If intubation required more than 90 s or more than two attempts it was considered as failure. The rigid collar would be removed and intubation attempted with Airtraq ® . If there was failure to intubate with Airtraq ® , patients were intubated with conventional technique using Macintosh blade without cervical collar. Number of attempts required and failure to intubate were noted. Desaturation during the procedure was noted and abandoned if arterial saturation reduced to less than 90% and patient was ventilated with face mask until SpO 2 improved to 100% when the next attempt was made. Airway-related complications such as airway trauma in the form of injury to lips, teeth, mucosal injury laryngeal oedema, laryngospasm, bronchospasm, postoperative stridor and sore throat were noted.
Statistical analysis was performed using SPSS software version 13 (SPSS Inc Chicago) Continuous data are presented as mean ± standard deviation, ordinal data are presented as median with an interquartile range, and categorical data are presented as number and percentage. The paired categorical data with a dichotomous response were compared between the groups using McNemar test and those with multinominal responses were compared using marginal homogeneity test. IDS score was compared using Wilcoxon signed ranked test and continuous data distributed normally were compared using paired sample t-test. The exact two-tailed significance < 0.05 was considered significant for all tests.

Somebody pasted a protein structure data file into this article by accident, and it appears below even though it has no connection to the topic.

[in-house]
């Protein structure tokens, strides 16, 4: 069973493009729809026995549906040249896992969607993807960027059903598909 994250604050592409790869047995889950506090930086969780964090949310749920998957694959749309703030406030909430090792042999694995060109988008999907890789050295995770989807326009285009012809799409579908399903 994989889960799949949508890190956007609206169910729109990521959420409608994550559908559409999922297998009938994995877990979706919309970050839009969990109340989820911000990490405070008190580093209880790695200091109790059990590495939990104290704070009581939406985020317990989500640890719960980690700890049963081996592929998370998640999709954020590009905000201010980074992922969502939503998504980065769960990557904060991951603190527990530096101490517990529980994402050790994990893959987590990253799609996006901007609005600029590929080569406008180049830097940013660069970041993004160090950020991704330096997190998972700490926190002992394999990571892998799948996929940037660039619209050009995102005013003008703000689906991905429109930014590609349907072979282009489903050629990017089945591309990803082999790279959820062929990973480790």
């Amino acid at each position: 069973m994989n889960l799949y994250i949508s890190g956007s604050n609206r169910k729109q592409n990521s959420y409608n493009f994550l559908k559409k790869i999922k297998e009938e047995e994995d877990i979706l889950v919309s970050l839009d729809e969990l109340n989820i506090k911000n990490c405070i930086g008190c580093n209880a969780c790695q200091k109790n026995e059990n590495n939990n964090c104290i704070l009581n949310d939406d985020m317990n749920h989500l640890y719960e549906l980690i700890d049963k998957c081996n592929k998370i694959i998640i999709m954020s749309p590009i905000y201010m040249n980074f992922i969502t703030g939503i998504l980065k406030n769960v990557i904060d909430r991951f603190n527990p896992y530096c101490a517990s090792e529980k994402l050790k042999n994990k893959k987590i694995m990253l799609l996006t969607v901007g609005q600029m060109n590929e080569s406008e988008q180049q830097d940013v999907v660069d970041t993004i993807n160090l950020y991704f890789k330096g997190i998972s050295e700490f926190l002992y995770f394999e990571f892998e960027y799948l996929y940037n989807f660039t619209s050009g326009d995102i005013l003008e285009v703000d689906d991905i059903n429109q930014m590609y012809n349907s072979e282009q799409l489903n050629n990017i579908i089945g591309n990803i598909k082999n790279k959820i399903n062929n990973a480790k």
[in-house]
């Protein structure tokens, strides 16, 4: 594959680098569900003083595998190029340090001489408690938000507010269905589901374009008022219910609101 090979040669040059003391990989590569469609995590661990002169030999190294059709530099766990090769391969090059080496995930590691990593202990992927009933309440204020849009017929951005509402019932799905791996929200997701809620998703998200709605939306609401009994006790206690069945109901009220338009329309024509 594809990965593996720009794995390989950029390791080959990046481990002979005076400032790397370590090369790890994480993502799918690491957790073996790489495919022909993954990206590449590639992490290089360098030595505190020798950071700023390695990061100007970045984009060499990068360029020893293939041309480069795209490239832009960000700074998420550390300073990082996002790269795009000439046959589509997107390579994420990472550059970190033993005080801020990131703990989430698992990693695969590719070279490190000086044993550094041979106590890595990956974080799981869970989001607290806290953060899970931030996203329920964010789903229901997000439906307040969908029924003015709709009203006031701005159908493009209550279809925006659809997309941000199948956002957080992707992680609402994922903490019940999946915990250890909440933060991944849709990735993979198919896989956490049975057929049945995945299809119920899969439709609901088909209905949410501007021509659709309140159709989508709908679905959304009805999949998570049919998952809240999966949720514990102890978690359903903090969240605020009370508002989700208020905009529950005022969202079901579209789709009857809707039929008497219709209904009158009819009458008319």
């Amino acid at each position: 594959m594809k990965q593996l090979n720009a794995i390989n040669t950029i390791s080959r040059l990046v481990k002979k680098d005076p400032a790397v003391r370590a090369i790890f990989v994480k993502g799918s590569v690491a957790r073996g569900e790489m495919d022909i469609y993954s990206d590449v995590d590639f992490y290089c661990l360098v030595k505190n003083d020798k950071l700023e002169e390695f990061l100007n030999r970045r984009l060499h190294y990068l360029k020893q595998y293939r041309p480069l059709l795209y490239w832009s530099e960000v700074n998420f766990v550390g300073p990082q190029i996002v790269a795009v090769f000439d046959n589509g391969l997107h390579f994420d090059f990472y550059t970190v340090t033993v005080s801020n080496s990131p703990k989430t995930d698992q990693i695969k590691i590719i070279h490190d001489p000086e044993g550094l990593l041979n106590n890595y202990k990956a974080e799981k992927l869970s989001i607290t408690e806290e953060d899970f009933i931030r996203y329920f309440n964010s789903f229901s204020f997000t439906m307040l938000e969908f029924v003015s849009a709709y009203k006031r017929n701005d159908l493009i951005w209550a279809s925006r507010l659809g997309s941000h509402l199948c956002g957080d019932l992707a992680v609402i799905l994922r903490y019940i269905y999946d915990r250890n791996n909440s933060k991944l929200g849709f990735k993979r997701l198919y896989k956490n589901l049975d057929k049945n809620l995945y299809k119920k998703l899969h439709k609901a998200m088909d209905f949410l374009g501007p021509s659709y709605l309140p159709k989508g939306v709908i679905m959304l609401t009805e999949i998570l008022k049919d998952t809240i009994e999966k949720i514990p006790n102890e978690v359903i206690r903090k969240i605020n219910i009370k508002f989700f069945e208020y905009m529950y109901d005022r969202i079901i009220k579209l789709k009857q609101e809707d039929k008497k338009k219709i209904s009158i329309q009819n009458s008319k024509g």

| Results|| |
Seventy patients were enrolled for the study. Two patients were excluded due to difficulty in mask ventilation. Three patients refused to participate. The demographic data and airway characteristics of 65 patients included in the study are shown in [Table 1]. The mouth opening was significantly lesser in the presence of the collar [Table 1]. [Table 2] shows the comparison of intubation characteristics during Airtraq intubation with and without the presence of rigid cervical collar. The insertion of Airtraq ® was rated as difficult (Likert scale - 2) in 1.5% in group NC whereas 11.1% were reported as difficult in group C (P < 0.001). The modified IDS score was significantly higher in the group C compared to group NC (75 quartile was 2 in group C and 0 in group NC) [Table 2]. There was no difference in the number of patients with IDS < 2 (93.8% in group C vs. 87.7% in group NC, P = 0.18) The IDS was 5 in one patient in group C. The individual parameters of the IDS score are reported in [Table 3]. There was no significant difference in the number of attempts and the glottis view. The need for additional manoeuvres like adjustment of Airtraq ® and use of the bougie was 6.2% in group NC and 18.5% in group C (P = 0.02) and the need for lifting force was also significantly higher during intubation in group C (6.2% in group NC vs. 21.5% in group C (P = 0.02). Intubation was considered failure in two patients in the presence of the cervical collar. Though the Cormack-Lehane grade was 2 in both these patients, the endotracheal tube was advancing posteriorly, and intubation could not be accomplished within 90 s. They could be successfully intubated with the same Cormak-Lehane grade after removal of the collar. VAS was reported to be significantly higher, and the intubation times were significantly longer in group C when compared to group NC. Airway trauma was noted in 1 (1.5%) in group NC and 5 (7.6%) patients in group C (P = 0.08) [Table 2].